• Meeting times: Recent attendee survey comments report participants feel over-scheduled during the conference and that their energy for educational experiences is diminished. Please consider these factors and be sensitive to the busy schedules of your SIS’s members when planning additional meetings and events. . . .To address the foregoing concerns, the total number of meetings by a single SIS will be limited to no more than 10, excluding receptions, breakfasts, and lunches.
    As you know, groups are no longer allowed to schedule meetings concurrently against education programs. We have adjusted the schedule so at least two different meeting scheduling times remain available each day of the conference. We have added an additional slot of meeting time on Saturday from 1-3 p.m. for meetings. AALL committee meetings are held from 3-5 p.m. on Saturday and we have received positive feedback from this change. Meeting times are also available each day after education sessions are over.
  • More leadership training: Leadership Training for Committees, SISs, and Chapters will be revamped in 2013 from a procedural training to functional leadership training and will be held on Saturday morning. We are excited to bring a leadership facilitator to develop and prepare leaders for success during their year. Procedural training will occur in the early fall utilizing virtual training.

More about these changes was published in Spectrum, click here by Julie Pabarja, 2013 AMPS chair.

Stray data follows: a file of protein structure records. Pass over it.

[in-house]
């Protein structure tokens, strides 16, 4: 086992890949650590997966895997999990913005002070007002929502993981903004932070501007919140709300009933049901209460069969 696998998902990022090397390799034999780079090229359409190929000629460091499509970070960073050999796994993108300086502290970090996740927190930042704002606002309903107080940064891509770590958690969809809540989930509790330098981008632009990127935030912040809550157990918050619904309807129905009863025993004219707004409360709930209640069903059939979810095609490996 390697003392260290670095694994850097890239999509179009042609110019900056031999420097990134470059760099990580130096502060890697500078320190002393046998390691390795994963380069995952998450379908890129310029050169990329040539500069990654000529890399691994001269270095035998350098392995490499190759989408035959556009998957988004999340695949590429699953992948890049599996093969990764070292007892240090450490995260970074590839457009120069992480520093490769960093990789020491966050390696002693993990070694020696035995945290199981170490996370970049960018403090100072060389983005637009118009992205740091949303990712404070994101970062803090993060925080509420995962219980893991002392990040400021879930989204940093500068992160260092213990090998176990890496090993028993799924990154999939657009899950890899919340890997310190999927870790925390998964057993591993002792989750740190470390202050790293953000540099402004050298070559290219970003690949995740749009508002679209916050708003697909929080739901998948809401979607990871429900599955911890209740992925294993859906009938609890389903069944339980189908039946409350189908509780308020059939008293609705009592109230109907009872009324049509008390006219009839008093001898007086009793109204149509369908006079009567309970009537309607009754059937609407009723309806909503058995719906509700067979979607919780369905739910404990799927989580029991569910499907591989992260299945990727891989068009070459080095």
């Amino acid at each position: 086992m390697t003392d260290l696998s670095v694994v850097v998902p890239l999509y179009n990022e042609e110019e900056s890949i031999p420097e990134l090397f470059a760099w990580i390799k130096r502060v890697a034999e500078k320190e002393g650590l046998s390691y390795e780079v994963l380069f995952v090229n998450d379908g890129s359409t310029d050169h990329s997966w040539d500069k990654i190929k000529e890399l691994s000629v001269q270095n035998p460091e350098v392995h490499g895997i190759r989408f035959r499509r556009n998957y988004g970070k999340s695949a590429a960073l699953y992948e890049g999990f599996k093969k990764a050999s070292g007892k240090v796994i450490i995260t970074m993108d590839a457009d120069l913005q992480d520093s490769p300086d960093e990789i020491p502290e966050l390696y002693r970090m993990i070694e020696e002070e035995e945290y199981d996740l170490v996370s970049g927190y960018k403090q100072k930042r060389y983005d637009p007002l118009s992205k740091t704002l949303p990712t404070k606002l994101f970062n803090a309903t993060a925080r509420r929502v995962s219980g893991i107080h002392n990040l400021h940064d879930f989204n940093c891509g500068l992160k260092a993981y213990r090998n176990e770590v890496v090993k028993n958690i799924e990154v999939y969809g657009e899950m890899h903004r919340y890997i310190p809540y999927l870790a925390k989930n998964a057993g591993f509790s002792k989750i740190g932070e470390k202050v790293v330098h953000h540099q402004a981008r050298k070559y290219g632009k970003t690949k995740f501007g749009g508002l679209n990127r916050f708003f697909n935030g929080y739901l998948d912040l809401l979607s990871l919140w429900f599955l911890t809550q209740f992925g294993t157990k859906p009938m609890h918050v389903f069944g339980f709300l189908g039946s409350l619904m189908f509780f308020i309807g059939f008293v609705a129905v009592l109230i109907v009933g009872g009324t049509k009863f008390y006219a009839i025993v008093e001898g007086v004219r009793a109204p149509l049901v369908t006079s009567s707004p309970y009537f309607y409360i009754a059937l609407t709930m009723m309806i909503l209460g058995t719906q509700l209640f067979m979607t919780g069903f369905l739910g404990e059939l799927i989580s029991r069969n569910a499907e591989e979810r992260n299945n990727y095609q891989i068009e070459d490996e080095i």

These are some pretty big changes. It is certainly great to have a bit more time to put together programs after the Annual Meeting. It will be important for TS and OBS members to fill out the survey and otherwise make our desires known (AMPS will have a table in the exhibit hall) regarding what kind of programing we'd like to have in Seattle. I think the challenge now is to figure out how we can productively fit our business into the new meeting model -- 10 SIS meetings total per conference may be a challenge! -- and how to use the new education programming model to ensure that we see the kind of programming we want in Seattle.


  1. Rhonda Lawrence3:12 PM

    What can I say? We have fought the battle for so many years ... now back to square one. Don't know how we can conduct business unless each standing committee within TS-SIS forms its own special interest section, as Melody Lembke suggests. But bet we won't be allowed to do that.

    Really really tired of this.

  2. The thing that I find curious is that so many of the SIS responses to the VCC report stressed how important SIS meetings are -- for the information that we share at them, the collaborative work that we do at them (Form/Genre, for instance) but also the fact that they are the easy entry points for new members to become leaders. They are the way the amorphous organization becomes a place where you find a place and get to know people. I don't know -- I can't explain it, either, and it does seem to me that we have fought this battle once before.

    1. Chris, I and other long-time TS-SISers have fought this battle so many times I have lost track.

      Other members will have to carry on if they want to protest. Been there, done that.

    2. Well actually, Rhonda, I am one of those long-time people, too, by this point. And yes, I know what you mean.